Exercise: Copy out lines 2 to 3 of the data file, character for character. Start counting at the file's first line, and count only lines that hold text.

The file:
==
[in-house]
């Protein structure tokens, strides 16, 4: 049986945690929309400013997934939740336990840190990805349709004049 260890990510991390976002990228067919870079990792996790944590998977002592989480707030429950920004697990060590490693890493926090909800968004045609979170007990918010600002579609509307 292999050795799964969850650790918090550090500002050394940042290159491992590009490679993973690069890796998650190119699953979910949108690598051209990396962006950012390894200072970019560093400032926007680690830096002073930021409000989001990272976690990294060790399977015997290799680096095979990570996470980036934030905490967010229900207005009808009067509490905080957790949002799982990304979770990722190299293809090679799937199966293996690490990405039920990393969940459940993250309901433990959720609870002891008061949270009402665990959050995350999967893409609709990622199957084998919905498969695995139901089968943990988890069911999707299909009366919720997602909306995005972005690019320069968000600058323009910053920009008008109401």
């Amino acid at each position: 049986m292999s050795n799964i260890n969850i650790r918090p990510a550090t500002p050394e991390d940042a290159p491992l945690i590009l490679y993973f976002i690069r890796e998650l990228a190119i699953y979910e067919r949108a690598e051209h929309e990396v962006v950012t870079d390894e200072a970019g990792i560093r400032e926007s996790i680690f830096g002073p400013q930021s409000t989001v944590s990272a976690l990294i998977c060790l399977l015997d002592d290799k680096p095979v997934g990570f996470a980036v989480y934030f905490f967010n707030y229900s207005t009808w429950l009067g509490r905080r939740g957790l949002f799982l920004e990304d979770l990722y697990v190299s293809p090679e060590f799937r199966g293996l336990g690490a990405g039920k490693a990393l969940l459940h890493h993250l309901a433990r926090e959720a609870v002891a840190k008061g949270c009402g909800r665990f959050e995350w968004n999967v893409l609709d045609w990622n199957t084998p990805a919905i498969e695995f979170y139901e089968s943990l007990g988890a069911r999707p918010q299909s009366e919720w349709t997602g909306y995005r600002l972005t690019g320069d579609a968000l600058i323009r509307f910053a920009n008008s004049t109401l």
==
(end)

């Protein structure tokens, strides 16, 4: 049986945690929309400013997934939740336990840190990805349709004049 260890990510991390976002990228067919870079990792996790944590998977002592989480707030429950920004697990060590490693890493926090909800968004045609979170007990918010600002579609509307 292999050795799964969850650790918090550090500002050394940042290159491992590009490679993973690069890796998650190119699953979910949108690598051209990396962006950012390894200072970019560093400032926007680690830096002073930021409000989001990272976690990294060790399977015997290799680096095979990570996470980036934030905490967010229900207005009808009067509490905080957790949002799982990304979770990722190299293809090679799937199966293996690490990405039920990393969940459940993250309901433990959720609870002891008061949270009402665990959050995350999967893409609709990622199957084998919905498969695995139901089968943990988890069911999707299909009366919720997602909306995005972005690019320069968000600058323009910053920009008008109401």
């Amino acid at each position: 049986m292999s050795n799964i260890n969850i650790r918090p990510a550090t500002p050394e991390d940042a290159p491992l945690i590009l490679y993973f976002i690069r890796e998650l990228a190119i699953y979910e067919r949108a690598e051209h929309e990396v962006v950012t870079d390894e200072a970019g990792i560093r400032e926007s996790i680690f830096g002073p400013q930021s409000t989001v944590s990272a976690l990294i998977c060790l399977l015997d002592d290799k680096p095979v997934g990570f996470a980036v989480y934030f905490f967010n707030y229900s207005t009808w429950l009067g509490r905080r939740g957790l949002f799982l920004e990304d979770l990722y697990v190299s293809p090679e060590f799937r199966g293996l336990g690490a990405g039920k490693a990393l969940l459940h890493h993250l309901a433990r926090e959720a609870v002891a840190k008061g949270c009402g909800r665990f959050e995350w968004n999967v893409l609709d045609w990622n199957t084998p990805a919905i498969e695995f979170y139901e089968s943990l007990g988890a069911r999707p918010q299909s009366e919720w349709t997602g909306y995005r600002l972005t690019g320069d579609a968000l600058i323009r509307f910053a920009n008008s004049t109401l």